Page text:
Animating with Rive

In this tutorial, I’m going to show you how I make animations for my game with Rive. You can see here a previous example I did with my miner character.

Rive is a powerful tool for animation that can plug into almost any piece of code.

It has a state machine interface that seamlessly blends different animations based on user input.

Adding Art

Lets start by creating a new workspace and importing images in the assets tab. I tend to split up my character into each limb and a body.

After this, just drag and drop the parts in order onto the canvas.

You may notice that some of the parts are layered incorrectly. Do your best to get them in order in the tree view on the left.

Even after this, some layers may not be quite right. We can fix this by adding a draw order property in the window on the right.

Select the target the object should draw over and be sure to enable it with the radio button.

These can be toggled later during the animation if needed.

Building the Skeleton

Next we will build the skeleton of the character using the bone tool. This will make it much easier to animate our art later.

Start by clicking somewhere close to the base of the character and build outward. When you are finished with a section, press the V key.

You can continue by clicking the end of another bone and clicking the B key.

Keep in mind that parent bones will control their children so work down from the top.

In this example, I’m going to create an alternate image for the right leg for when the character is standing. We will get into that later, but for now, we can set the opacity in the settings on the right so it is invisible.

Creating Meshes

Rive uses Meshes to morph and weight images, attaching them to bones. To add this, we can select an image, click Create Mesh, then New Contour. You can then trace the edges of your image to create a mesh. Add several points in key areas such as by the elbow and around the hand.

Next, click the plus button by the Bind Bones section on the right. You can then select the bones that will attach to the arm and set the weights. I tend to set them to 100% for the section they are closest to at the beginning. We can back this off later when animating if the pull is too strong.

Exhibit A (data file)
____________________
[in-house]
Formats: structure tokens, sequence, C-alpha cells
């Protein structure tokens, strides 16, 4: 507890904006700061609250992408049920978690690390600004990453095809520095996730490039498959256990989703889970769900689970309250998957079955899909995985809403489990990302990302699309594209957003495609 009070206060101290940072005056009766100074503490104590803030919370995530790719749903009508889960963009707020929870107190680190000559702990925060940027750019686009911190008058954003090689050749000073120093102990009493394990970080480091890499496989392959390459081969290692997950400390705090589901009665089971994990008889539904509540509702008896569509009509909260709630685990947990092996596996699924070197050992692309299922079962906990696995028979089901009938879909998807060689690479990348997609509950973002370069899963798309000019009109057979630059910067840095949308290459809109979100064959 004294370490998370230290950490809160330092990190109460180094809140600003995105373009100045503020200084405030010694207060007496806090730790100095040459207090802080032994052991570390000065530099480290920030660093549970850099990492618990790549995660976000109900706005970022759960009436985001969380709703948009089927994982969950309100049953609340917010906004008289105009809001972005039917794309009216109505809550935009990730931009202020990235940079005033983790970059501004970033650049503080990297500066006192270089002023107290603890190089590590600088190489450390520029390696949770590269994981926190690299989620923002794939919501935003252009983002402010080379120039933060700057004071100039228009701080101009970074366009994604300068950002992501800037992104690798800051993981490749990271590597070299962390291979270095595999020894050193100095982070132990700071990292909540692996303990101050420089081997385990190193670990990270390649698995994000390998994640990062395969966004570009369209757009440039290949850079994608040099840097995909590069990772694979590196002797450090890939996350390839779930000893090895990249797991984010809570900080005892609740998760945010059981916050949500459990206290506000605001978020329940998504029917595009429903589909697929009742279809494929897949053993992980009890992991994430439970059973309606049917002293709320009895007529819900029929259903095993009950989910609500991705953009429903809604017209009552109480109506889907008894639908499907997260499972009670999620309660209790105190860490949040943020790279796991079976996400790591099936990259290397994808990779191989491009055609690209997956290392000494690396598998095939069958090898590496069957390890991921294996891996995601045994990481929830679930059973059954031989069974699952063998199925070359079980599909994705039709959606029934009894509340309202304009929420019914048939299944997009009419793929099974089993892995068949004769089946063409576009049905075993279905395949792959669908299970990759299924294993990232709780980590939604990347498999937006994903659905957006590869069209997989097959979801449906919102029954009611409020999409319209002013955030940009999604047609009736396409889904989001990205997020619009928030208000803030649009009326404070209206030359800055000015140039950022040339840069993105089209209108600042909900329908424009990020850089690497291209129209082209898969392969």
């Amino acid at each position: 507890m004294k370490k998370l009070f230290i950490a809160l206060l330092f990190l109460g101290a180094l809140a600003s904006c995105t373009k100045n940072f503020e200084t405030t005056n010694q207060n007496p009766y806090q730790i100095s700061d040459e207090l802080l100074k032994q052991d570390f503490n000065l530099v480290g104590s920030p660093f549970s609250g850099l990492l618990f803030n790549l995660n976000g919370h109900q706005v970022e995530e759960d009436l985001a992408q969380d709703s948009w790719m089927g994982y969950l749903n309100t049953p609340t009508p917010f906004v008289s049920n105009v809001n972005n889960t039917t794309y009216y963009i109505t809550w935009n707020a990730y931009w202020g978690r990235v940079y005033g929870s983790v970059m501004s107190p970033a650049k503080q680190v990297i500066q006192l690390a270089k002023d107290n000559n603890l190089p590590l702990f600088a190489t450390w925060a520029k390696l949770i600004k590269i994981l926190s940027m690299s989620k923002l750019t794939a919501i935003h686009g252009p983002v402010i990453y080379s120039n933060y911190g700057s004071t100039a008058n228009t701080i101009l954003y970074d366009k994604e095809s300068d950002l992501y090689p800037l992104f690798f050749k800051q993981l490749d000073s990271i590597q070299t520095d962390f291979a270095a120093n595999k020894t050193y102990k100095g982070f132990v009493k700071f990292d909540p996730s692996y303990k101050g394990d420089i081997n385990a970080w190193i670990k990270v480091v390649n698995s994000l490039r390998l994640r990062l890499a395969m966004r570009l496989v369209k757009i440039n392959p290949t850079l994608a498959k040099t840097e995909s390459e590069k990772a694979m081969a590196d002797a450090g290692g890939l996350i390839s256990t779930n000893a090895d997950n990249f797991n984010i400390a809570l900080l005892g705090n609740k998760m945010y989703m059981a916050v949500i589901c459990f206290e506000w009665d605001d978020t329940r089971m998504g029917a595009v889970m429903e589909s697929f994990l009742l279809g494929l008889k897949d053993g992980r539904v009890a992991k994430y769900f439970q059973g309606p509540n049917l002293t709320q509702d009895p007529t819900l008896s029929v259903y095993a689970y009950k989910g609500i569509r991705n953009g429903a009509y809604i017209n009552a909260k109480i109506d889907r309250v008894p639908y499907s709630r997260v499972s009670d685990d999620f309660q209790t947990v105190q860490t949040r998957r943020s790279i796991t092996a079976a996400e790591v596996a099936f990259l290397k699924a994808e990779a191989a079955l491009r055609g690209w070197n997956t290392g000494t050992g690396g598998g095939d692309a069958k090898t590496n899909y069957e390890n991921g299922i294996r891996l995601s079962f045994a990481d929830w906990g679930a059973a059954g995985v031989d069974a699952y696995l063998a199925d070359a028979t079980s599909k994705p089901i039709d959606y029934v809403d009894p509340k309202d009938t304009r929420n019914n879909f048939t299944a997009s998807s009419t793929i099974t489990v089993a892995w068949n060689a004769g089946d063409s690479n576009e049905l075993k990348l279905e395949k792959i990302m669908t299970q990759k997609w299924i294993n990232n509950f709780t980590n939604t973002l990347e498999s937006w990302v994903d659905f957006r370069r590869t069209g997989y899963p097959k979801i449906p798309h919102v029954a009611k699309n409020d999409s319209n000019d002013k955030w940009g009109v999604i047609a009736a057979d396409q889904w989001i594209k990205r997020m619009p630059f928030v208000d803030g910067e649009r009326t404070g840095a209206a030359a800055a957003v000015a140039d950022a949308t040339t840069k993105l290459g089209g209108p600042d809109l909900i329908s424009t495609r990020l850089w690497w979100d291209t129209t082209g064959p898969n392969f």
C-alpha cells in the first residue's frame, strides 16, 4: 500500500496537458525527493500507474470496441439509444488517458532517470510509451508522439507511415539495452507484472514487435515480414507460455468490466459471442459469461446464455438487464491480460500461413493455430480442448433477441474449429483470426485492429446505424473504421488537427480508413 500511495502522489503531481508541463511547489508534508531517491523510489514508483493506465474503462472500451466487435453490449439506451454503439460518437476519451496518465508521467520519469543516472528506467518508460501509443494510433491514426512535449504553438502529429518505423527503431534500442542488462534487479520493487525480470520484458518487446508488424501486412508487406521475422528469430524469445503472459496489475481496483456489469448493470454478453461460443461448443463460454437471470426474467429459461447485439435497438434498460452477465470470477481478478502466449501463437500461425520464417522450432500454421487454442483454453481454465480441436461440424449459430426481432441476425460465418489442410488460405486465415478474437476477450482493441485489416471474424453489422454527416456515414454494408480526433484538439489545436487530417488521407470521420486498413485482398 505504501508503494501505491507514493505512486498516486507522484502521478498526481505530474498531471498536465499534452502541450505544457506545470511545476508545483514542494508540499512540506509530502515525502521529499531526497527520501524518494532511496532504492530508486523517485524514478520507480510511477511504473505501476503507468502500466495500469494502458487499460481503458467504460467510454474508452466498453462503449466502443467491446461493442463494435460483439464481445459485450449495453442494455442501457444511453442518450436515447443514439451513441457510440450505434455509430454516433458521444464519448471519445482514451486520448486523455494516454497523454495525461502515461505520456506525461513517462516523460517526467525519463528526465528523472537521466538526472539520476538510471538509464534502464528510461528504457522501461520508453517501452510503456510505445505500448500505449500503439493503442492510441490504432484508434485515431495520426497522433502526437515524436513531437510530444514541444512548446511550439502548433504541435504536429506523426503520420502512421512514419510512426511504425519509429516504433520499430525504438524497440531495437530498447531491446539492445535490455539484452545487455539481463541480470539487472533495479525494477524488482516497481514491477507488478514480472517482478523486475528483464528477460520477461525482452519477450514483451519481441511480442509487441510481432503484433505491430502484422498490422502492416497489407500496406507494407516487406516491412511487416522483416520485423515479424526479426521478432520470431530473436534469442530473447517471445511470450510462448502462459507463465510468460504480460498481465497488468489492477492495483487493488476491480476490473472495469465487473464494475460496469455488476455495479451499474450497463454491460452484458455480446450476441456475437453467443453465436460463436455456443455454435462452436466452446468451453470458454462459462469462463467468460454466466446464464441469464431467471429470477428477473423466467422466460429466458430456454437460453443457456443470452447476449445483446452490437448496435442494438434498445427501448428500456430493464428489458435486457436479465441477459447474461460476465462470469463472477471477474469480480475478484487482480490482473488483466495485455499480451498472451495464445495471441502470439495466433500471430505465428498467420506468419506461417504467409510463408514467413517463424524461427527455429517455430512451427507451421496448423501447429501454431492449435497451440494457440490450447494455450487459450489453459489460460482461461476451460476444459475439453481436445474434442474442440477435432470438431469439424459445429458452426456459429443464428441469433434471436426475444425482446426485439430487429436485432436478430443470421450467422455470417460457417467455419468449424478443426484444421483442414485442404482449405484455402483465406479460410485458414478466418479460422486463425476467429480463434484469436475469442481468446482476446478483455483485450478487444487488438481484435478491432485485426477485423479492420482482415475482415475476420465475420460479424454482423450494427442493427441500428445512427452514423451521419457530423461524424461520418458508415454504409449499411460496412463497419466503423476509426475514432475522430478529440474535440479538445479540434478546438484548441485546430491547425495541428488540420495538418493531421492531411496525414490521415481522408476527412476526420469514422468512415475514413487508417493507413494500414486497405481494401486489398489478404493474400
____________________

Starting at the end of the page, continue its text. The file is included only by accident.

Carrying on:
You can switch to animate mode at the top to try out the binding and make sure everything is okay.

Continue the process with the rest of the sections until you have a working character.

Animating the Character

Now we are ready to animate! I renamed the first animation idle and clicked the diamond next to the position, length, and rotation of all the bones to ensure the character comes back to the same standing pose.

You can use the seek bar to set where along the animation you would like to be. Then simply pose your character.

A standard walk animation is going to be about 1 second which is the default in Rive.

It can be helpful to image search some walkcycles for reference while working and find one that fits your character. while you work.

You may need to go back to the bone binding to adjust weights as you go.

Because this is a walkcycle, it will need to loop. Keyframes can easily be copied and pasted by dragging to select and then right-clicking.

Paste the first keyframe to the last keyframe.

You may also want to change the interpolation on the right to adjust the easing of the animation.

The State Machine

Lastly, we will look at the state machine. This can be a very powerful tool to merge animations together. Select a handle at the edge of the state and drag it to another to create a connection.

We can then create an input such as a boolean to change the character’s state. In this example, we will create one called walking.

You can even change properties like opacity with a keyframe. To change the image that will display when standing, change the opacity in the standing image to 100% in the idle animation and set the walking leg to 0%.
Reverse this at the start of the walking animation.

You now have a fully animated character! With Rive, this can be achieved in a very short amount of time and be used on any of your projects!






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